Vertigo on China’s insane cliff walks

Just a five minute walk from our hotel we were whisked up Tianmen Mountain on the worlds longest cable car. It took 30 minutes to reach the top just over 7 kilometres away.
  
Tianmen Mountain is a high plateau with sheer edges on all sides. We practically brushed past bushes and trees and creaked up another layer till we were so high above the ground that everyone in our car looked wheezy, including Craig. I however was loving the ride, and to everyone’s dislike I was standing up taking photos with a big grin on my face. The cable car offers the best view of ‘The Heaven Linking Avenue’ road which climbs upwards for 10km with 99 sharp bends (9 is lucky in China) and is quite the visual treat twisting and turning around the mountains. 

  
As we headed straight towards a sheer wall we could see a dusting of snow and got all excited like kids…then we saw meter long icicles, ‘Craig…I think it’s going to be quite cold up there!’. And it sure was! In fact we couldn’t believe how cold it was after the nice sunny day in Zhangjiajie, and even when we hiked in Huangshan we were sweating in all our layers, here the cold just hit us and it was FREEZING!!

 

The mountain had received a fair amount of snow and it was left in its natural state, un-gritted and up to 2 inches thick on paths. If it was fresh snow it would of been fine, but it had obviously been there a while and had frozen into a block of ice. I kept stupidly mistaking black ice for a puddle of water and a potential grippy area and would end up flinging my arms in the air as I tried to re-balance myself.
We headed to Yu Hu Peak first and soon realised the mountain was tiny and we were making quick progress, even though we were walking so slowly. The trails were a nightmare, we were clinging onto the banister and locals were cockily trotting along like it was a casual walk in a park. And what really made us look like dicks was the fact that we were walking so slowly and precariously while in our hiking boots and outdoor gear, and the locals were strutting past in high heals like it was a goddam catwalk. 

One of the main features of the park is the famous glass walkways which go along the cliff edge. It cost an extra 50p for shoe covers, I don’t know why that pathetic fee wasn’t just incorporated in the extortionate entrance fee of £25! But of course we paid and stepped onto the turquoise glass path. It wasn’t scary actually, I had a good look over the edge but felt pretty safe – even though I recently read an article about a group walking across and one of the glass panels shattering!!! The glass glared so you couldn’t really see the insane drop below us. But we had fun walking along and watching the locals cling to the walls for safety.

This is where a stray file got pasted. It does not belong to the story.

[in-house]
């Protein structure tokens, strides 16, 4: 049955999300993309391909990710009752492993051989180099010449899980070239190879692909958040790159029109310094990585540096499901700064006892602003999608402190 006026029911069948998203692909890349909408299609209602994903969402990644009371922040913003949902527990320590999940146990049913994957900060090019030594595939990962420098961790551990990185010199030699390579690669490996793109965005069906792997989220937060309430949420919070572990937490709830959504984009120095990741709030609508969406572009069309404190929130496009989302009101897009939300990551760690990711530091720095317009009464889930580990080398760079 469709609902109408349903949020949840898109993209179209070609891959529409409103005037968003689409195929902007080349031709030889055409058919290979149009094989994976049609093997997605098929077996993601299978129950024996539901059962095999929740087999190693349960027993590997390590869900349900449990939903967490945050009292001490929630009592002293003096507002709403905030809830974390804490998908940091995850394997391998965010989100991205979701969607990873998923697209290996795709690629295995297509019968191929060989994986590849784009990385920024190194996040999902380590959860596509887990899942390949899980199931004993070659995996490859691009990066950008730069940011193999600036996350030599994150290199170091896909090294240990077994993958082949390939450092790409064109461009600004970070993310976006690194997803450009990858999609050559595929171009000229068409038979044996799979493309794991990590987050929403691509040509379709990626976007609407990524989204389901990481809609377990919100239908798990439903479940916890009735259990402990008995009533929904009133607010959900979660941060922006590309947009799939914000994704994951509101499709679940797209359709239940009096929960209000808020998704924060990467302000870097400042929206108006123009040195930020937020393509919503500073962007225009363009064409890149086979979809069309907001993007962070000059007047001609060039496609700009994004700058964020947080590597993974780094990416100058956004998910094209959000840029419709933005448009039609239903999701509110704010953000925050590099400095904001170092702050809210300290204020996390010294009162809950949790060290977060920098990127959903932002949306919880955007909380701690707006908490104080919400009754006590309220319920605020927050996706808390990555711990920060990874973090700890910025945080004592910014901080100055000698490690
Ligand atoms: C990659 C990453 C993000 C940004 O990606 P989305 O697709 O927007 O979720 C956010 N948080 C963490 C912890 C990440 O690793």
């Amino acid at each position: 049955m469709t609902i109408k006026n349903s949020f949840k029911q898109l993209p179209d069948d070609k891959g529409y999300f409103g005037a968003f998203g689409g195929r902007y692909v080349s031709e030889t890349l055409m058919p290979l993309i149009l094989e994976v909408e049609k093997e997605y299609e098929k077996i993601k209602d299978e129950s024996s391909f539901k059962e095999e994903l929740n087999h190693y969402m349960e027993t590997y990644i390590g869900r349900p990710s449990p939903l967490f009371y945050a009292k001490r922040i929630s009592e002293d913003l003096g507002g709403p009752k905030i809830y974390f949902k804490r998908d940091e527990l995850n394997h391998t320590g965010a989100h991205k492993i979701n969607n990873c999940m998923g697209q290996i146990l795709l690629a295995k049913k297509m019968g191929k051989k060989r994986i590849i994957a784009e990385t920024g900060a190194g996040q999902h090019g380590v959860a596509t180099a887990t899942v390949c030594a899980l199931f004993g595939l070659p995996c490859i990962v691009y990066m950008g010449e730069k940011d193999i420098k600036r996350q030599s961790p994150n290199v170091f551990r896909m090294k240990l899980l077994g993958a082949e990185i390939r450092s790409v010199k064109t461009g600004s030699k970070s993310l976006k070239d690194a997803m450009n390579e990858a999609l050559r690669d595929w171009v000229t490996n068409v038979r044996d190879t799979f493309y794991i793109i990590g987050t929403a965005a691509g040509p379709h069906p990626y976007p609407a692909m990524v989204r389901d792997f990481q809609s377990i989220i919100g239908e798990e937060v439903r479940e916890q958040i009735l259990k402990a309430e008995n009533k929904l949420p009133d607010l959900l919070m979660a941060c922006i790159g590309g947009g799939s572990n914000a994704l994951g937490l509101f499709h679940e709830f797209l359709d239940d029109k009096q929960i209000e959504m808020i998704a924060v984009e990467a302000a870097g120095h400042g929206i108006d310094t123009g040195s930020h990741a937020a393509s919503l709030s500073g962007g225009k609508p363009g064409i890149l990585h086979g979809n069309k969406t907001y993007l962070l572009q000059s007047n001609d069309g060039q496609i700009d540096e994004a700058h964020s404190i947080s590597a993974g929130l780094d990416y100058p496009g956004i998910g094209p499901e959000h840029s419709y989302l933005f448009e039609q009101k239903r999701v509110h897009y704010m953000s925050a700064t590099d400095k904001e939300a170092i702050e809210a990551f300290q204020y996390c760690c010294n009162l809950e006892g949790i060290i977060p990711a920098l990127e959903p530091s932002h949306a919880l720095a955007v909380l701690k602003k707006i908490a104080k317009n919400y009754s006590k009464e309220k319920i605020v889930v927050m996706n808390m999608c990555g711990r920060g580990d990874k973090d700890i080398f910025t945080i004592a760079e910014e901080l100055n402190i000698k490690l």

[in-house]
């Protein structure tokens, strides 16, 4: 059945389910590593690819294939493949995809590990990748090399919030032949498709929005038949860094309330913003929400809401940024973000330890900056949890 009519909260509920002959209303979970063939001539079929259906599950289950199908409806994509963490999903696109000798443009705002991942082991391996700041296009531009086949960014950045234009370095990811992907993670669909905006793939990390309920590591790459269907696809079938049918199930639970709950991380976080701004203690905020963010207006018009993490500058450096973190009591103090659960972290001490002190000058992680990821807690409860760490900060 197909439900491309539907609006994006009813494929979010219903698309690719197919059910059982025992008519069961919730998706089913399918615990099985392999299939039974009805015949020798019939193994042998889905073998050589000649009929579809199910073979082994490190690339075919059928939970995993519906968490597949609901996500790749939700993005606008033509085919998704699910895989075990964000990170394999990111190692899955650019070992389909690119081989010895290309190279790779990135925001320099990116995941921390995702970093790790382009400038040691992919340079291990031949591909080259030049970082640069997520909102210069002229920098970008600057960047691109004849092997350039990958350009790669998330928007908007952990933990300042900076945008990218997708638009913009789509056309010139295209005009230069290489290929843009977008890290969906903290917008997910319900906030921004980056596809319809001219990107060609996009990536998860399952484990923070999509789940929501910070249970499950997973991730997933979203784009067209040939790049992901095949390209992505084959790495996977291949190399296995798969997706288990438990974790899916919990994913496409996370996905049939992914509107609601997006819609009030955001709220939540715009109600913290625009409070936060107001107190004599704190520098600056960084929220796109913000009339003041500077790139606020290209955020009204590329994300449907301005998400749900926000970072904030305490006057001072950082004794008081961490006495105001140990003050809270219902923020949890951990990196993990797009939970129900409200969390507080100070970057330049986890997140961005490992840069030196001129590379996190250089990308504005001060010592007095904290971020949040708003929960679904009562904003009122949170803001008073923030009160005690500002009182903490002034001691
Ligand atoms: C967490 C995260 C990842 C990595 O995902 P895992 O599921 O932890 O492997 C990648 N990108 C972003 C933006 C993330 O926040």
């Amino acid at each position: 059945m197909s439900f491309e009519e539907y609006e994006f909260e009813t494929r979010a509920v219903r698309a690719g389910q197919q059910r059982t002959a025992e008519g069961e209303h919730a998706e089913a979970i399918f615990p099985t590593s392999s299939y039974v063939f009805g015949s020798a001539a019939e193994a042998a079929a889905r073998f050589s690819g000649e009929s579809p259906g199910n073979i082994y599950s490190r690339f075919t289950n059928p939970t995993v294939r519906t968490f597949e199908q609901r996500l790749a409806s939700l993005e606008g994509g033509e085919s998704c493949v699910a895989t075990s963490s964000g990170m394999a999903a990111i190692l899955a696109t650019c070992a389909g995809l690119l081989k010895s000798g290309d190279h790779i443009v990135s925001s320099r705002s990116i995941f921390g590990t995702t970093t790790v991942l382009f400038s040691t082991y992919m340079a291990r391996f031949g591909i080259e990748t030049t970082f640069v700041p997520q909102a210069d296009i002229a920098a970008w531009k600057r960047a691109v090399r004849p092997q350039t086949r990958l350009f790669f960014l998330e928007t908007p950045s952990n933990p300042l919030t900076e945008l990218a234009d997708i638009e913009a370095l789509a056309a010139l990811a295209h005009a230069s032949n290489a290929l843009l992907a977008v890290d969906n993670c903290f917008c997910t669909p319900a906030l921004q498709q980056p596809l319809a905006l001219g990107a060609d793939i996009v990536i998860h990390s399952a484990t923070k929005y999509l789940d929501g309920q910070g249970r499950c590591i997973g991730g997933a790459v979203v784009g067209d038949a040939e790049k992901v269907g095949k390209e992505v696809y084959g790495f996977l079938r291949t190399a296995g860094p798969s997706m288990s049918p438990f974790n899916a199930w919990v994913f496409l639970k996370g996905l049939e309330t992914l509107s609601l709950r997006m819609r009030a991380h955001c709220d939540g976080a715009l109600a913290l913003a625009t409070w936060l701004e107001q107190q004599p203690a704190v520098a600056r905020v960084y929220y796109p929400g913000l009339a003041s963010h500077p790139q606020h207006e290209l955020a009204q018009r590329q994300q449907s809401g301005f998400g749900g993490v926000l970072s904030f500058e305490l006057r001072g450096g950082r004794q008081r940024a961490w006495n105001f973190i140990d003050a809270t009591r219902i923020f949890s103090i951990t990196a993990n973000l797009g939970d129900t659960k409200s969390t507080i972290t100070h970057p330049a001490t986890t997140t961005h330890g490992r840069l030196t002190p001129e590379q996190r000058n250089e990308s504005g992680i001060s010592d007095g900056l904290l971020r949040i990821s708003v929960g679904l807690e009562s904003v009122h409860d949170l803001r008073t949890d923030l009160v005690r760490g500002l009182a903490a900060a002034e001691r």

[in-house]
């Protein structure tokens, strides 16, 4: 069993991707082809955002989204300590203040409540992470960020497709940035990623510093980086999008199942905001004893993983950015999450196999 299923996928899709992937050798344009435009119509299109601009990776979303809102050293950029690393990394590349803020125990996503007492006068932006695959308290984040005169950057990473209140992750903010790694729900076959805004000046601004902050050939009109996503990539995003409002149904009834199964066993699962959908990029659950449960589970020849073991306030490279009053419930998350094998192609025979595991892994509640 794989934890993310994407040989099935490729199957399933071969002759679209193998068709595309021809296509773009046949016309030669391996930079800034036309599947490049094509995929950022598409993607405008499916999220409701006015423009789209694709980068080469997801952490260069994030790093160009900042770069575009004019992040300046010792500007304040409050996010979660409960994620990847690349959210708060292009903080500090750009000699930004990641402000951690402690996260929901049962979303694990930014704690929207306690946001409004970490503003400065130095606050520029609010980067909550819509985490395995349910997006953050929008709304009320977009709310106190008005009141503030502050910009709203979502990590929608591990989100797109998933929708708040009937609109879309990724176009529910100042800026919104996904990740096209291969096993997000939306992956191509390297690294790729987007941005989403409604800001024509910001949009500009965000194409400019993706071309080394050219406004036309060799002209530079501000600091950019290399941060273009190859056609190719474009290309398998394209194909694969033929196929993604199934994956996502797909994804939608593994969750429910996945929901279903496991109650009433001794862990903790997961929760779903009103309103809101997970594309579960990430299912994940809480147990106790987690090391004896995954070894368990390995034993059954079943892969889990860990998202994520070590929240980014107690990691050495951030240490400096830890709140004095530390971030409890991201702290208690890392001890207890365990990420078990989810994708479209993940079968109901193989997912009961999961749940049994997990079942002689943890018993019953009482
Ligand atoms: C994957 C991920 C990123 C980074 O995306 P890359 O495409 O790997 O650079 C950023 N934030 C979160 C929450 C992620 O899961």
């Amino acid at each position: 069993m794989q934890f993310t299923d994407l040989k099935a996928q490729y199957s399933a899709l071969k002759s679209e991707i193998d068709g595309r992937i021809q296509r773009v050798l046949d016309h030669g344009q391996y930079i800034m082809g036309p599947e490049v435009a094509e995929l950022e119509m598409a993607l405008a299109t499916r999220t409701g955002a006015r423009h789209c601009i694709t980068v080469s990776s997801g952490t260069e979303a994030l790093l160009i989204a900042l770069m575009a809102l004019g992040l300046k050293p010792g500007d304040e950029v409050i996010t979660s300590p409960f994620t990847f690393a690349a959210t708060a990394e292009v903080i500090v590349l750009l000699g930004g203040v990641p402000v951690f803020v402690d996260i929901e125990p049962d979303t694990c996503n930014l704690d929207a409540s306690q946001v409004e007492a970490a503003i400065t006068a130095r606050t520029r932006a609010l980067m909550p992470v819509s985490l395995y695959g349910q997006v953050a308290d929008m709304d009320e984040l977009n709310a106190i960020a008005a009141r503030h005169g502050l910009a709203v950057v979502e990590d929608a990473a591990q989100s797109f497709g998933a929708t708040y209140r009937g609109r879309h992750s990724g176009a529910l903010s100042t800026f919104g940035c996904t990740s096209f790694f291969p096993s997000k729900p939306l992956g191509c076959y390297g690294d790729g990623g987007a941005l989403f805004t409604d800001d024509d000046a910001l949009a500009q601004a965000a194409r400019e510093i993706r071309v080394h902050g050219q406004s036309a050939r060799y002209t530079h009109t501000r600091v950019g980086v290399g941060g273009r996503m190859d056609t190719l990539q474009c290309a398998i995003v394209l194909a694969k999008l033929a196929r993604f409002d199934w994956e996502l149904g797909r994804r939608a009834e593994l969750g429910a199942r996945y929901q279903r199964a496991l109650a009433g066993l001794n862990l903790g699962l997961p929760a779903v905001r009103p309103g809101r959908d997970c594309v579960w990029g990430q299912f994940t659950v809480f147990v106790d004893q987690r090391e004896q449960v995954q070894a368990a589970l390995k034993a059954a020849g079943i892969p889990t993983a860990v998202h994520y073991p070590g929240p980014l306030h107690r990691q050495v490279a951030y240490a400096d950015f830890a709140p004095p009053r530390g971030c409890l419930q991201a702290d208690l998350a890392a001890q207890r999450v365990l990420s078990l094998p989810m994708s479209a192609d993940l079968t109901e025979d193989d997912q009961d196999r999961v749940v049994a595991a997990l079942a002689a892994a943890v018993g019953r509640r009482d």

It also had a good view down Tianmen Cave; a massive hole in the mountain that became rather famous when American ‘bird man’ flew through the hole. But looking down at it, it was nothing like the photos we’d seen, it looked like a building site and the steps leading up were now piles of rubble. We asked a worker about visiting it and she said no and we found the elevator down but it was all under construction which was a shame.

  
  

We then headed to Tianmen Temple which we thought had been poorly printed in the brochure and it looked like it had been double printed with too many edges. It hadn’t! The temple really did have an unusual look to it with lots of corners and lovely bright colours.

  
  

The last section of the mountain to see was the plank road along Guigu Cliffs. It was a path that was built hanging over the abyss 1400m high. I can’t even fathom how they built the walkway, it was probably the craziest path we’ve ever walked along. It actually got my vertigo going as the path was so icy and we were having to just slide our feet along as if we were skating. Then Craig made the valid point that the concrete railings (made to look like bent wood) had really big gaps, especially at the bottom where there was easily a 1ft gap – an adult could slip on the ice and fall under and there is no way of surviving that fall. Now imagine how easy it would be for a child to fall through. It seemed so irresponsible to bring a child to this place, local men in smart business shoes carried babies in their arms. And we saw a mum with a 3 year old letting it run ahead of her. The glass walkway didn’t scare me – it was ice free, this path however was a goddam death trap. 

   
 

see the path in the distance!

 
  
 
From one side we could see the rest of the cliff walk so far away and just clinging onto the sheer wall. After lots of photo taking our hands were numb, we were numb. It was just unbearably cold. We stopped on a cold bench to have some snacks and I was incapable of doing the simplest tasks. My hands were bright red and weren’t doing what I told them. I couldn’t open a packet of crisps, and I tried over and over to undo a resealable bag of banana chips and failed so many times that I gave up. We had our balaclavas across our faces but even that didn’t help much. The locals baffled us, they were in city clothes, glove-less and hat-less and they didn’t even seemed fazed by the below zero temperatures.

   
 
It only took half a day to see the whole area and we couldn’t wait (well Craig was dreading it) to get back on the cable car and under the duvet in our hotel. 

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